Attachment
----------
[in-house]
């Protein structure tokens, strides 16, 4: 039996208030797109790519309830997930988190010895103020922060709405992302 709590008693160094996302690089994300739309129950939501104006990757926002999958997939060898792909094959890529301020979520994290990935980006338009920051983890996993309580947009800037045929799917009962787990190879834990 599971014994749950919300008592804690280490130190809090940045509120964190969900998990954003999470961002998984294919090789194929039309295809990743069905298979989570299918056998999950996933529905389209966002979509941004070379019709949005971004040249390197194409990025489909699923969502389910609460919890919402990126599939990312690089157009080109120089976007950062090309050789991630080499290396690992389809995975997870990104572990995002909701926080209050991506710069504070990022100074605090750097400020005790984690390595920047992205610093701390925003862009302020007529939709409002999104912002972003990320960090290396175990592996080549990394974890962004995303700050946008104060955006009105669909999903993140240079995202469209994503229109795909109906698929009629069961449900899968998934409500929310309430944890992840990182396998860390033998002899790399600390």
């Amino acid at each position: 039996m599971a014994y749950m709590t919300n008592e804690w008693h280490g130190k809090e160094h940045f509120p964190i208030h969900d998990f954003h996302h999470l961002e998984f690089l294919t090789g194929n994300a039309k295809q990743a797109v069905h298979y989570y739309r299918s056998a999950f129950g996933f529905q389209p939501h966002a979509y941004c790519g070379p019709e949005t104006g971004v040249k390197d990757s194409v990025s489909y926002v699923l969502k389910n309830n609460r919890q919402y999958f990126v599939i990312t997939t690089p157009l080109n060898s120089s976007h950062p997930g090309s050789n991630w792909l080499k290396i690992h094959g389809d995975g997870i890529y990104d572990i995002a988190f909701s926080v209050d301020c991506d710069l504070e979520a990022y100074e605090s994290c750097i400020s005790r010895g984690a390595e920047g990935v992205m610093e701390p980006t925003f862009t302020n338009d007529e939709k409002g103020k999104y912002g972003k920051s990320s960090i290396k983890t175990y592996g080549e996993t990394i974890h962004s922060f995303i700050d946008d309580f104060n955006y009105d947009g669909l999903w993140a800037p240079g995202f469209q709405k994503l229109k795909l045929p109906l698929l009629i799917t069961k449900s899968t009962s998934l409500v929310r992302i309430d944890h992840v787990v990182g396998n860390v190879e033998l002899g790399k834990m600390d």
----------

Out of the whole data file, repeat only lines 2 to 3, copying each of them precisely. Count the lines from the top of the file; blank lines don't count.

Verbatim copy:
């Protein structure tokens, strides 16, 4: 039996208030797109790519309830997930988190010895103020922060709405992302 709590008693160094996302690089994300739309129950939501104006990757926002999958997939060898792909094959890529301020979520994290990935980006338009920051983890996993309580947009800037045929799917009962787990190879834990 599971014994749950919300008592804690280490130190809090940045509120964190969900998990954003999470961002998984294919090789194929039309295809990743069905298979989570299918056998999950996933529905389209966002979509941004070379019709949005971004040249390197194409990025489909699923969502389910609460919890919402990126599939990312690089157009080109120089976007950062090309050789991630080499290396690992389809995975997870990104572990995002909701926080209050991506710069504070990022100074605090750097400020005790984690390595920047992205610093701390925003862009302020007529939709409002999104912002972003990320960090290396175990592996080549990394974890962004995303700050946008104060955006009105669909999903993140240079995202469209994503229109795909109906698929009629069961449900899968998934409500929310309430944890992840990182396998860390033998002899790399600390």
């Amino acid at each position: 039996m599971a014994y749950m709590t919300n008592e804690w008693h280490g130190k809090e160094h940045f509120p964190i208030h969900d998990f954003h996302h999470l961002e998984f690089l294919t090789g194929n994300a039309k295809q990743a797109v069905h298979y989570y739309r299918s056998a999950f129950g996933f529905q389209p939501h966002a979509y941004c790519g070379p019709e949005t104006g971004v040249k390197d990757s194409v990025s489909y926002v699923l969502k389910n309830n609460r919890q919402y999958f990126v599939i990312t997939t690089p157009l080109n060898s120089s976007h950062p997930g090309s050789n991630w792909l080499k290396i690992h094959g389809d995975g997870i890529y990104d572990i995002a988190f909701s926080v209050d301020c991506d710069l504070e979520a990022y100074e605090s994290c750097i400020s005790r010895g984690a390595e920047g990935v992205m610093e701390p980006t925003f862009t302020n338009d007529e939709k409002g103020k999104y912002g972003k920051s990320s960090i290396k983890t175990y592996g080549e996993t990394i974890h962004s922060f995303i700050d946008d309580f104060n955006y009105d947009g669909l999903w993140a800037p240079g995202f469209q709405k994503l229109k795909l045929p109906l698929l009629i799917t069961k449900s899968t009962s998934l409500v929310r992302i309430d944890h992840v787990v990182g396998n860390v190879e033998l002899g790399k834990m600390d």